In 2001, Walters won a Laurence Olivier Award for her performance in Arthur Miller’s All My Sons. She received her second Oscar nomination and won a BAFTA for her supporting role as the ballet teacher in Billy Elliot (2000). In 2002, she again won a BAFTA for her performance as Paul Reiser’s mother in My Beautiful Son. Walters played Molly Weasley in the Harry Potter film series. Harry Potter and the Goblet of Fire is the only film in the series not to have starred Walters. In 2003, Walters starred as a widow (Annie Clark) determined to make some good come out of her husband’s death from cancer in Calendar Girls, which starred Helen Mirren. In 2005, she again starred as an inspirational real-life figure, Marie Stubbs in the ITV1 drama Ahead of the Class. In 2006, she came fourth in ITV’s poll of the public’s 50 Greatest Stars, coming four places above frequent co-star Victoria Wood. Also in 2006, she starred in the film Driving Lessons alongside Rupert Grint (who played her son Ron in the Harry Potter series), and later had a leading role in the BBC’s adaptation of Philip Pullman’s novel The Ruby in the Smoke. In the summer of 2006, Walters published her first novel, Maggie’s Tree. The novel, concerning a group of English actors in Manhattan and published by Weidenfeld & Nicolson, was described as “a disturbing and thought-provoking novel about mental torment and the often blackly comic, mixed-up ways we view ourselves and misread each other.”. Another reviewer, Susan Jeffreys, in The Independent, described the novel as “the work of a writer who knows what she’s doing. There’s nothing tentative about the writing, and Walters brings her experiences as an actress to bear on the page. … you do have the sensation of entering someone else’s mind and of looking through someone else’s eyes.” Walters starred in Asda’s Christmas 2007 TV advertising campaign. She also appeared alongside Patrick Stewart in UK Nintendo DS Brain Training television advertisements, and in a public information film about smoke alarms. In summer 2008, Walters appeared in the film version of Mamma Mia!, playing Rosie Mulligan, marking her second high-profile musical, after Acorn Antiques: The Musical!. The same year, she released her autobiography, titled That’s Another Story. Walters played Mary Whitehouse in the BBC Drama Filth: The Mary Whitehouse Story, an adaptation of the real-life story of Mrs. Whitehouse who campaigned for “taste and decency on television”. Walters commented, “I am very excited to be playing Mary Whitehouse, and to be looking at the time when she attacked the BBC and started to make her name.” Filth won Best Motion Picture Made for Television, and Walters was nominated for Best Actress in a Miniseries or a Motion Picture Made For Television, at the 2008 13th Annual Satellite Awards. In 2009, she received a star in the Birmingham Walk of Stars on Birmingham’s Golden Mile, Broad Street. She said: “I am very honoured and happy that the people of Birmingham and the West Midlands want to include me in their Walk of Stars and I look forward to receiving my star. Birmingham and the West Midlands is where I’m from; these are my roots and in essence it has played a big part in making me the person I am today”. Her other awards include an International Emmy with for A Short Stay in Switzerland.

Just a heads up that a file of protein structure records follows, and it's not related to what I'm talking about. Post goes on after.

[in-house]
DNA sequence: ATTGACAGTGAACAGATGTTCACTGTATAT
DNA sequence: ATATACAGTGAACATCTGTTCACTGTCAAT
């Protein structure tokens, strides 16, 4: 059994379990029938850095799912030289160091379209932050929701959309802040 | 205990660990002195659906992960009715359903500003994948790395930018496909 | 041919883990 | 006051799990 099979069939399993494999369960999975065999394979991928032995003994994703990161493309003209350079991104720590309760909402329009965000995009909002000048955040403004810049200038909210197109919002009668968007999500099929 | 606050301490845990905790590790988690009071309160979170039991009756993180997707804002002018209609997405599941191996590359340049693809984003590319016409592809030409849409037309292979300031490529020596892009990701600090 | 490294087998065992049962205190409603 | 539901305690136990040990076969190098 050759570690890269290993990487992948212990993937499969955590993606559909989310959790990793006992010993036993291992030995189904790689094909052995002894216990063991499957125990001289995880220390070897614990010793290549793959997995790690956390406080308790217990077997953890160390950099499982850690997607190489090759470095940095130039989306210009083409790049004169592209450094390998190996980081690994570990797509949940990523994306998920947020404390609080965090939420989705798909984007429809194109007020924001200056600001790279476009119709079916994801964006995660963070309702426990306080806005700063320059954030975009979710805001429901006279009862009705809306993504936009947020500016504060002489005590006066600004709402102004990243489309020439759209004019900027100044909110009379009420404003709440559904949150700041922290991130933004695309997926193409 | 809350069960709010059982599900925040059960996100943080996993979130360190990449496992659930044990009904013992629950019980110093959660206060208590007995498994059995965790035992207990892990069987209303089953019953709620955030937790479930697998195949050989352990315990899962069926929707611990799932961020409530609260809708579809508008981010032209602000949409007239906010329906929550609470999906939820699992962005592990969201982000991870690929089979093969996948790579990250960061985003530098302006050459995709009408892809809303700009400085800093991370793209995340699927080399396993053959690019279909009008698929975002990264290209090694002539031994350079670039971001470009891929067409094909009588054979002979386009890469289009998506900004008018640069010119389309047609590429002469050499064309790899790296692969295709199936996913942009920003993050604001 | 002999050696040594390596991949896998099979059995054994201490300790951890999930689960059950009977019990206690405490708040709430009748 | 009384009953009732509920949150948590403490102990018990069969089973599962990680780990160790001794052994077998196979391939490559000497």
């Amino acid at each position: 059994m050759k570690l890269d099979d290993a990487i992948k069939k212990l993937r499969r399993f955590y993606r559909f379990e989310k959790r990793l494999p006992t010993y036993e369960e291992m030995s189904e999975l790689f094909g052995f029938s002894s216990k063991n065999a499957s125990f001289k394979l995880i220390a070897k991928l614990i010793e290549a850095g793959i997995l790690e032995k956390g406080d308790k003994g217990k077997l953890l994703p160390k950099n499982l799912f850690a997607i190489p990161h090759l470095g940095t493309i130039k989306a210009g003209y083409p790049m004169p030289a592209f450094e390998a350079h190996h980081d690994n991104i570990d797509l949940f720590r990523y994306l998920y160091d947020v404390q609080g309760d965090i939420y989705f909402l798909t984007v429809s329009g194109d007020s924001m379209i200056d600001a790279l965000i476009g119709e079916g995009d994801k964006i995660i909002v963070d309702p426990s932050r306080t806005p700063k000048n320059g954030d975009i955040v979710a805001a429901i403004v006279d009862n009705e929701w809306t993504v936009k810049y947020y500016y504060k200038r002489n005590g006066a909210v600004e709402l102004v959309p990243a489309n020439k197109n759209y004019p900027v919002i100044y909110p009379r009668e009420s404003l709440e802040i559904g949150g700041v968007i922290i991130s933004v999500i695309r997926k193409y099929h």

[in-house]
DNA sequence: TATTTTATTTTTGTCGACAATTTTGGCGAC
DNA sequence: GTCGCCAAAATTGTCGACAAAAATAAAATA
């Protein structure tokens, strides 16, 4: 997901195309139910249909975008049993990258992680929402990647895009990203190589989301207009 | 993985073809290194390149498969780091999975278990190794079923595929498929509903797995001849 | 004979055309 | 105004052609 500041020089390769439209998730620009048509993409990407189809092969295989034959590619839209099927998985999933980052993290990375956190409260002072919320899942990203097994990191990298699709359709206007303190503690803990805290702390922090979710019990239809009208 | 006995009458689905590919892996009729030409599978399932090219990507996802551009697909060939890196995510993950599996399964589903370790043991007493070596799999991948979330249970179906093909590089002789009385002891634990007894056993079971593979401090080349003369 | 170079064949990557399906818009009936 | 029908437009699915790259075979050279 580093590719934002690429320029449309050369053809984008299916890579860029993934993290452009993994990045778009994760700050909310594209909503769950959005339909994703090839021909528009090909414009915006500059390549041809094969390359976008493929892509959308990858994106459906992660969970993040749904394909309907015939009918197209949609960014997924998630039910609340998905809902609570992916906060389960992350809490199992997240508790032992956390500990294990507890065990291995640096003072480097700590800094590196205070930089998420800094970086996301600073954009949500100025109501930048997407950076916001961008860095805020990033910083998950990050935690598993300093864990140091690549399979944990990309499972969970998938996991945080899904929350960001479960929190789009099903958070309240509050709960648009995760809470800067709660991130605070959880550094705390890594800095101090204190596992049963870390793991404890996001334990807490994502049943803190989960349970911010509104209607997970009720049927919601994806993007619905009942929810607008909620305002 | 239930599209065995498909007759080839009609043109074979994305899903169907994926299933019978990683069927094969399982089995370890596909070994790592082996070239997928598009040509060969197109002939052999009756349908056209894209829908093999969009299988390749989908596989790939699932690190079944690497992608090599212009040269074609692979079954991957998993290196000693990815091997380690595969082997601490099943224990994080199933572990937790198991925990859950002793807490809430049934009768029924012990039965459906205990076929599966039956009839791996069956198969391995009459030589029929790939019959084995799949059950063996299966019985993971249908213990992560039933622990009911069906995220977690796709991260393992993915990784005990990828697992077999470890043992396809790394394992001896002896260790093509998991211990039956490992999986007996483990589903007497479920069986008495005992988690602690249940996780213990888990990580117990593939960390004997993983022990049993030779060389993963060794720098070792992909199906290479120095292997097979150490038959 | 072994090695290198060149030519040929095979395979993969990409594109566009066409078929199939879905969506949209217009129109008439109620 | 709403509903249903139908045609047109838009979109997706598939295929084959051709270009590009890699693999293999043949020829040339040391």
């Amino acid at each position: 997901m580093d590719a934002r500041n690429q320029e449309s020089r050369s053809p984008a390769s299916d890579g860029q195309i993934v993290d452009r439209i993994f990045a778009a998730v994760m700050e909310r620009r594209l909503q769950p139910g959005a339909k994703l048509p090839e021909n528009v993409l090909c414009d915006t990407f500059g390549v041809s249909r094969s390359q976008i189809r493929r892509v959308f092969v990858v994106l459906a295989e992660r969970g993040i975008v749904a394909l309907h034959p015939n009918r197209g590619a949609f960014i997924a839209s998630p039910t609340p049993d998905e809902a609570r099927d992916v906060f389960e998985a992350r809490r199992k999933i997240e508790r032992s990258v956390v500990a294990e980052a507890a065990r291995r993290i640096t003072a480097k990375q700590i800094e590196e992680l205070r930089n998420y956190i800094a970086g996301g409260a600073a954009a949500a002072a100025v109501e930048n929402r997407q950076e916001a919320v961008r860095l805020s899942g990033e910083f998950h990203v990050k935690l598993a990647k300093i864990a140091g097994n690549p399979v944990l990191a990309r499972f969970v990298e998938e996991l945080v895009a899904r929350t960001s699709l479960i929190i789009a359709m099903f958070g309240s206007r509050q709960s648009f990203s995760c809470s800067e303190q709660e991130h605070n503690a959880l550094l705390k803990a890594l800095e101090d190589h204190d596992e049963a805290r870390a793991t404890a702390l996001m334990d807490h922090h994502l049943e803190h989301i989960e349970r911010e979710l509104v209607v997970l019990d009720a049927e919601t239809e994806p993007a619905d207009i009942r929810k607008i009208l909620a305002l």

Walters played the late MP and Secretary of State for Northern Ireland Mo Mowlam in a drama for Channel 4 broadcast in early 2010. She had misgivings about taking on the role because of the differences in their physical appearance, but the result was highly praised by critics. In July 2012, Walters appeared in the BBC Two production The Hollow Crown as Mistress Quickly in Shakespeare’s Henry IV, Parts I and II. In the summer of 2012, she voiced the Witch in Pixar’s Brave (2012). In 2012 she worked with LV= to promote one of their life insurance products targeted at people over 50. Walters was seen in television advertisements, at the lv.com website and in other marketing material helping to raise awareness for life insurance. Walters appeared in The Last of the Haussmans at the Royal National Theatre in June 2012. The production was broadcast to cinemas around the world through the National Theatre Live programme. She played the part of Cynthia Coffin in the ten-part British drama serial Indian Summers aired on Channel 4 in 2015. In 2015, she appeared in the romantic drama film Brooklyn, a film that was nominated for the Academy Award for Best Picture. Her performance in the film earned her a nomination for the BAFTA Award for Best Actress in a Supporting Role. Walters voiced the Lexi Decoder (LEXI) for Channel 4 during the 2016 Paralympic Games. The graphical system aims to aid the viewing experience of the games by debunking the often confusing classifications that govern Paralympic sport.
Walters’ relationship with Grant Roffey, a patrol man for the AA, began after a whirlwind romance. The couple have a daughter named Maisie Mae Roffey (born 26 April 1988), but did not marry until they went to New York City to do so in 1997. They live on an organic farm operated by Roffey near Plaistow, West Sussex. Walters was diagnosed with stage III bowel cancer in 2018. Having had surgery and chemotherapy, she entered remission. This meant, however, that she had to be cut from certain scenes in The Secret Garden and also had to miss the premiere of Mamma Mia! Here We Go Again. Walters is a lifelong supporter of West Bromwich Albion Football Club, having been brought up in Smethwick